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WikiLeaker Bradley Manning found not guilty of 'aiding the enemy'

Still facing over a century in military prison

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In a surprise verdict, US Army Private Bradley Manning has been found not guilty of the serious charge of "aiding the enemy" by a military court, but still faces over a century behind bars after being found guilty of 20 other charges.

Bradley Manning in court

Manning at the court. Credit: Patrick Semansky AP

"While we are obviously disappointed in today’s verdicts, we are happy that Judge Lind agreed with us that Brad never intended to help America’s enemies in any way. Brad loves his country and was proud to wear its uniform," his family said in a statement.

Manning, who opted to be tried by a judge rather than a jury of enlisted Army personnel, was cleared of "aiding the enemy", which under Article 104 of the US Uniform Code of Military Justice could have meant the death penalty (although the prosecutors ruled that out) or life imprisonment.

Judge Colonel Denise Lind cleared him of this, and of one espionage charge, but she ruled him guilty on all other counts, according to the charge sheet posted by Alexa O'Brien, a freelance journalist who has been at every day of the trial.

Manning, who has been held incommunicado since his arrest over three years ago, did not comment when the verdict was announced, and was taken from the room immediately afterwards.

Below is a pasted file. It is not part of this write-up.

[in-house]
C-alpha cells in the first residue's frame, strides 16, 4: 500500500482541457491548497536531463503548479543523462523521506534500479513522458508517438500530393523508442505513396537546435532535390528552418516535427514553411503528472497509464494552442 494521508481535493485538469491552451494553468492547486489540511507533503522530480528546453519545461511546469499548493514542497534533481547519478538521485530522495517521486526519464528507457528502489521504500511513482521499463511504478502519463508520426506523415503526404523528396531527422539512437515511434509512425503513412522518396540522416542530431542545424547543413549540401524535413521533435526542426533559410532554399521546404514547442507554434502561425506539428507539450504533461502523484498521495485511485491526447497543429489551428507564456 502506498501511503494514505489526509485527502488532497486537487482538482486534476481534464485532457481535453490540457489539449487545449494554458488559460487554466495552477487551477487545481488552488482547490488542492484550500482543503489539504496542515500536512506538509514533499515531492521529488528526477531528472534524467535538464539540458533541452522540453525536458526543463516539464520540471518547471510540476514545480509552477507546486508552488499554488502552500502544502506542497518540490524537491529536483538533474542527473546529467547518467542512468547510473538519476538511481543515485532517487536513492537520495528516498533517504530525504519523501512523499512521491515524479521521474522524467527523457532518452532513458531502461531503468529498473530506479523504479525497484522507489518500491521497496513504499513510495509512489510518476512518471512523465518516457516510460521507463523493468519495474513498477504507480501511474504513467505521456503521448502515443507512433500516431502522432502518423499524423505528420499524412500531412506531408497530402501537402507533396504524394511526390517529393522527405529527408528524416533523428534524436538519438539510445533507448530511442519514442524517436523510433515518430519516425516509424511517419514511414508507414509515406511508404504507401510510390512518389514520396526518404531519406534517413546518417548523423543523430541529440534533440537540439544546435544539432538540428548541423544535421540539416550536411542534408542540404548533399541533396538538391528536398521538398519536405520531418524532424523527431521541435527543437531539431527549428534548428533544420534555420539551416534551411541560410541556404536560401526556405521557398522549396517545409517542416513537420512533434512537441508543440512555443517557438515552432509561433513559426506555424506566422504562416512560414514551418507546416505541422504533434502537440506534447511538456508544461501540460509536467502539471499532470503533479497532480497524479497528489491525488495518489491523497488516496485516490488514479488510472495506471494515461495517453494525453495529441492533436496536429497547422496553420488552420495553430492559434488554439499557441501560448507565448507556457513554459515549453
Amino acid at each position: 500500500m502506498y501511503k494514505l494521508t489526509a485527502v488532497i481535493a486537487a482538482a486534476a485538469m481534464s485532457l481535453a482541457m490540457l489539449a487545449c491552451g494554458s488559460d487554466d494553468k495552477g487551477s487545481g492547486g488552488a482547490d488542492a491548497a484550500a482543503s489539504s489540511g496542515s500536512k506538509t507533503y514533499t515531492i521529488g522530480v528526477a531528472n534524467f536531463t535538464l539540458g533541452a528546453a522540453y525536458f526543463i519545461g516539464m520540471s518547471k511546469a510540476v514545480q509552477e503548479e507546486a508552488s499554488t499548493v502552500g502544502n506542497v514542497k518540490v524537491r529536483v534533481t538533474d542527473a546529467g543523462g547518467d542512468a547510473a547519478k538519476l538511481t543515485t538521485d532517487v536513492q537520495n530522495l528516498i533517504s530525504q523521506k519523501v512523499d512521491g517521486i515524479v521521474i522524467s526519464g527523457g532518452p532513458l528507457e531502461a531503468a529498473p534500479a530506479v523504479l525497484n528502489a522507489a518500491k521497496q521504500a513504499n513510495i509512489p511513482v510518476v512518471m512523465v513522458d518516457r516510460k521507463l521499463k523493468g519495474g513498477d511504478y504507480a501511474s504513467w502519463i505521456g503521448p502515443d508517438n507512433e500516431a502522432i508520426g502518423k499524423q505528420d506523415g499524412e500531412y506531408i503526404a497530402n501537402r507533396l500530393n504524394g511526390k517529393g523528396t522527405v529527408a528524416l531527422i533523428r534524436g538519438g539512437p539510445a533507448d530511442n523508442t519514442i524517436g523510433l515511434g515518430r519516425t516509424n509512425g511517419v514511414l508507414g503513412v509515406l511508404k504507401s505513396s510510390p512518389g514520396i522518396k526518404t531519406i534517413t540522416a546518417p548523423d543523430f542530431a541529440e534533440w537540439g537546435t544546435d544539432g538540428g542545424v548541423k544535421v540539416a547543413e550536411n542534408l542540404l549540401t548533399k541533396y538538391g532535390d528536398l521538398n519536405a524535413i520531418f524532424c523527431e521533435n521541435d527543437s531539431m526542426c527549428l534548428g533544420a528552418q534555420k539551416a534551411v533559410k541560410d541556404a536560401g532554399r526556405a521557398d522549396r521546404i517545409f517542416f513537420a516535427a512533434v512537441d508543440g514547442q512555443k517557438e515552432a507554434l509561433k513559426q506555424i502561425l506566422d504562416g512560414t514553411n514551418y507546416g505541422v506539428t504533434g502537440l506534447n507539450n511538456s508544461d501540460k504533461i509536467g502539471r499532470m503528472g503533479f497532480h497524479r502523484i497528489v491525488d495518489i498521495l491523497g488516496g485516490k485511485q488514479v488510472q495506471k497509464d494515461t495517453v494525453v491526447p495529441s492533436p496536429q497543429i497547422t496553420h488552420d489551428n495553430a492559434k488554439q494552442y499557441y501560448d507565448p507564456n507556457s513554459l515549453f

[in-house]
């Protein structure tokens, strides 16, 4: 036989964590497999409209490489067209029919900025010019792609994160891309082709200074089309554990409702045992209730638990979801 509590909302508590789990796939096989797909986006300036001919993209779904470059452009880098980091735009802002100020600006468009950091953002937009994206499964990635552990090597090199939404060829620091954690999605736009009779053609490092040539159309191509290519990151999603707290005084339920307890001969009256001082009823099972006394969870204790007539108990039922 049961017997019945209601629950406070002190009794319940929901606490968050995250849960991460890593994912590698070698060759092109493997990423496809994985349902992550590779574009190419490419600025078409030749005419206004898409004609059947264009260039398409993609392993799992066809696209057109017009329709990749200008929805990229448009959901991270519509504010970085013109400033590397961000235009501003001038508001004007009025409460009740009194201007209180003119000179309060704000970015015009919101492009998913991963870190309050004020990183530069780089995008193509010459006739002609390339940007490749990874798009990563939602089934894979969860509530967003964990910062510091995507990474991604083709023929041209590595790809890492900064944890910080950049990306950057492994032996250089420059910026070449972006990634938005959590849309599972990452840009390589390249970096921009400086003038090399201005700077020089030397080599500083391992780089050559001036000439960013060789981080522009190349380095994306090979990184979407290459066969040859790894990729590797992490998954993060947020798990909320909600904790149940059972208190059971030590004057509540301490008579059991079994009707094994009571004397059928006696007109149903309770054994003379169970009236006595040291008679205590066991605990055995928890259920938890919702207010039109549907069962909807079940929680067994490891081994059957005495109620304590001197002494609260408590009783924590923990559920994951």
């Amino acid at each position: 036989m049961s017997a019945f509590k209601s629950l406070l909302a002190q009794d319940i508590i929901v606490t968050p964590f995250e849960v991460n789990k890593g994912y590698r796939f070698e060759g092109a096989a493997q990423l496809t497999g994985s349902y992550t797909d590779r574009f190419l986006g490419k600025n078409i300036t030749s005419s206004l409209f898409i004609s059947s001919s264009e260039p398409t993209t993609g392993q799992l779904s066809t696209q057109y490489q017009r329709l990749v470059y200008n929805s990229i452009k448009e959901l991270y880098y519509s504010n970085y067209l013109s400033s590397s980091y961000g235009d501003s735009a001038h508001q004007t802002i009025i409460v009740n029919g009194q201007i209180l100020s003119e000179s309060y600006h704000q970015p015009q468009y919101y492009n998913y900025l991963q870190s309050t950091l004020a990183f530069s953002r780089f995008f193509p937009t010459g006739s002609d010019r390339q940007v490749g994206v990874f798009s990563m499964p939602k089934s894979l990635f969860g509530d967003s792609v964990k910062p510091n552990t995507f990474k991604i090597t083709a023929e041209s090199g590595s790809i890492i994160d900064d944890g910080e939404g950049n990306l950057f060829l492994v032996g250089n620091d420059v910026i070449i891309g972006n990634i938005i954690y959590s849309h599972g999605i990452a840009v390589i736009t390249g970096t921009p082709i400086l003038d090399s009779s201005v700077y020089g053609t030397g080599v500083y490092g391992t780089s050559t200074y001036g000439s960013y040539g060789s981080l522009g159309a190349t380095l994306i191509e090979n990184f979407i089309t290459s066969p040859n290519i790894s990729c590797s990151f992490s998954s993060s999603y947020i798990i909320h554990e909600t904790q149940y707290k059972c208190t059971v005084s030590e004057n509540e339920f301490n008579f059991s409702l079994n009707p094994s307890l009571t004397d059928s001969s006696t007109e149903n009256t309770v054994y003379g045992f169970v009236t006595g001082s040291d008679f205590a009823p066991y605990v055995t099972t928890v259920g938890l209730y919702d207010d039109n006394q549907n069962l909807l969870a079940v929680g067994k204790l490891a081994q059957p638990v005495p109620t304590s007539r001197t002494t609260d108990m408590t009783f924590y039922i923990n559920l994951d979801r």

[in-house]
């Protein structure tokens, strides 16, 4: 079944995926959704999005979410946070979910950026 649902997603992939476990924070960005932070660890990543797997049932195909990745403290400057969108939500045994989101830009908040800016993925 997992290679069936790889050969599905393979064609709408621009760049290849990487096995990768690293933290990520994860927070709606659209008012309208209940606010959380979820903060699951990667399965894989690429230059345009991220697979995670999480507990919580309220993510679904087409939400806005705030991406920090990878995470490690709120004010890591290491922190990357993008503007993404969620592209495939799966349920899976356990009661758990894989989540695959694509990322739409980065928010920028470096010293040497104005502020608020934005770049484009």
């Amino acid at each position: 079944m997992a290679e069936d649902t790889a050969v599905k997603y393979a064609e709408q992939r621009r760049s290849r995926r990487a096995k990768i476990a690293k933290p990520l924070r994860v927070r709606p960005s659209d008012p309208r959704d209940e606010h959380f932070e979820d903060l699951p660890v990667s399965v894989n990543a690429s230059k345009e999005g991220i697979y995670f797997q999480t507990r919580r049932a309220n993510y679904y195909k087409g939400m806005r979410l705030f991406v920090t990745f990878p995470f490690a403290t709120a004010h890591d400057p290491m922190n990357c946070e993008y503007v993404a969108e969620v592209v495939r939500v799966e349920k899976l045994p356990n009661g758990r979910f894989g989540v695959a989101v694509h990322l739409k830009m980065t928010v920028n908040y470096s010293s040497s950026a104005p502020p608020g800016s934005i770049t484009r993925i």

He won’t know how long he'll be behind bars just yet – sentencing begins tomorrow – but he has already pleaded guilty to 10 charges of misusing and transmitting classified information that could put him away for 20 years. Tuesday's verdict will pile on yet more time to that potential total, with WikiLeaks saying the verdict gives him a possible prison term of 136 years.

In the spirit of always looking on the bright side, Manning will still get a full 112 days lopped off his final sentence to make up for being "illegally punished" in a military prison run by the US Marines at Quantico, an earlier hearing ruled. Manning had been kept in a windowless cell for 23 hours a day, often naked and forbidden to sit down or lean against a wall for long periods.

It seems unlikely that Manning will receive any mitigation for the manner in which the information was leaked. After being rebuffed by The New York Times and the Washington Post, he gave the data to WikiLeaks on the condition that no sensitive data was released, and the organization and the media outlets who published it performed extensive checks.

The data itself – including video of the accidental killing of two Reuters journalists and Afghan civilians by a US helicopter gunship, along with 470,000 Afghanistan and Iraq battlefield reports, as well as 250,000 State Department diplomatic cables – has now been widely picked over and is, in the opinion of the UK's former top spymaster, embarrassing but not a threat. ®

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